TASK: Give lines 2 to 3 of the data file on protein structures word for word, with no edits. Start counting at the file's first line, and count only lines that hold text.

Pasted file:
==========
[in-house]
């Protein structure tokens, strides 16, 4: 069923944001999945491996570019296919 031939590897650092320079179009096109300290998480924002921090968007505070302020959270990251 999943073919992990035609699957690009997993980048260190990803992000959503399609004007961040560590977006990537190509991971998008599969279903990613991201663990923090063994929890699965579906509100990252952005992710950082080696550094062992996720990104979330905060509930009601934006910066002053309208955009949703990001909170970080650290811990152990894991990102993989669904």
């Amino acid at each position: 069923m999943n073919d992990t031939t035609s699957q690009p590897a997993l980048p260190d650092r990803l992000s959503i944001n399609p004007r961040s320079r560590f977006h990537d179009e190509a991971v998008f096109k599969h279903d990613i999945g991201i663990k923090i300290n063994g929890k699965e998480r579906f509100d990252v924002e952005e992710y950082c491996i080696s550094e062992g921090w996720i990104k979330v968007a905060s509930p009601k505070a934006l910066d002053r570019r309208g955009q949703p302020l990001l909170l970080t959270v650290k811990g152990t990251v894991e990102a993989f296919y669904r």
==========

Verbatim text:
């Protein structure tokens, strides 16, 4: 069923944001999945491996570019296919 031939590897650092320079179009096109300290998480924002921090968007505070302020959270990251 999943073919992990035609699957690009997993980048260190990803992000959503399609004007961040560590977006990537190509991971998008599969279903990613991201663990923090063994929890699965579906509100990252952005992710950082080696550094062992996720990104979330905060509930009601934006910066002053309208955009949703990001909170970080650290811990152990894991990102993989669904």
């Amino acid at each position: 069923m999943n073919d992990t031939t035609s699957q690009p590897a997993l980048p260190d650092r990803l992000s959503i944001n399609p004007r961040s320079r560590f977006h990537d179009e190509a991971v998008f096109k599969h279903d990613i999945g991201i663990k923090i300290n063994g929890k699965e998480r579906f509100d990252v924002e952005e992710y950082c491996i080696s550094e062992g921090w996720i990104k979330v968007a905060s509930p009601k505070a934006l910066d002053r570019r309208g955009q949703p302020l990001l909170l970080t959270v650290k811990g152990t990251v894991e990102a993989f296919y669904r």